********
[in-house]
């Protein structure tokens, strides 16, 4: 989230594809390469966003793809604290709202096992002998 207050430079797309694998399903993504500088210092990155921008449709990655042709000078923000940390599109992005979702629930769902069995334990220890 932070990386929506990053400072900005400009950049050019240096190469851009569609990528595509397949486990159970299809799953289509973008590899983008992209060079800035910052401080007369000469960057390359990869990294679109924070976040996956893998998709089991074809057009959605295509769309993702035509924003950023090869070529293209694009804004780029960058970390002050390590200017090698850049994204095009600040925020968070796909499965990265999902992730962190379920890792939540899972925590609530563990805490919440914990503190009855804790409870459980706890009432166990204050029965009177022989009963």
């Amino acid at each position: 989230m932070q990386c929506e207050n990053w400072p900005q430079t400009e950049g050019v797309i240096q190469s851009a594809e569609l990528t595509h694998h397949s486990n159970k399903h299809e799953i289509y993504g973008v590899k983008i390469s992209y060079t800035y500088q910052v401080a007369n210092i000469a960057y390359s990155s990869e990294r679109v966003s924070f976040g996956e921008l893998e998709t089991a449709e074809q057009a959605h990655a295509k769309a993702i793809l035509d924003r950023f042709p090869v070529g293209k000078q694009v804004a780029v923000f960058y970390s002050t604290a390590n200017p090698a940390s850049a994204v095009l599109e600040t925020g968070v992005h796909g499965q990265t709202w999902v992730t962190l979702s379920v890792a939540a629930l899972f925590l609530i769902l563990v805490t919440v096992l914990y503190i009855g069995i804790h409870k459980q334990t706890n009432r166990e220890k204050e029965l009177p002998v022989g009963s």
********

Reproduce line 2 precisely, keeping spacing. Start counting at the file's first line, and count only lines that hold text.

């Protein structure tokens, strides 16, 4: 989230594809390469966003793809604290709202096992002998 207050430079797309694998399903993504500088210092990155921008449709990655042709000078923000940390599109992005979702629930769902069995334990220890 932070990386929506990053400072900005400009950049050019240096190469851009569609990528595509397949486990159970299809799953289509973008590899983008992209060079800035910052401080007369000469960057390359990869990294679109924070976040996956893998998709089991074809057009959605295509769309993702035509924003950023090869070529293209694009804004780029960058970390002050390590200017090698850049994204095009600040925020968070796909499965990265999902992730962190379920890792939540899972925590609530563990805490919440914990503190009855804790409870459980706890009432166990204050029965009177022989009963």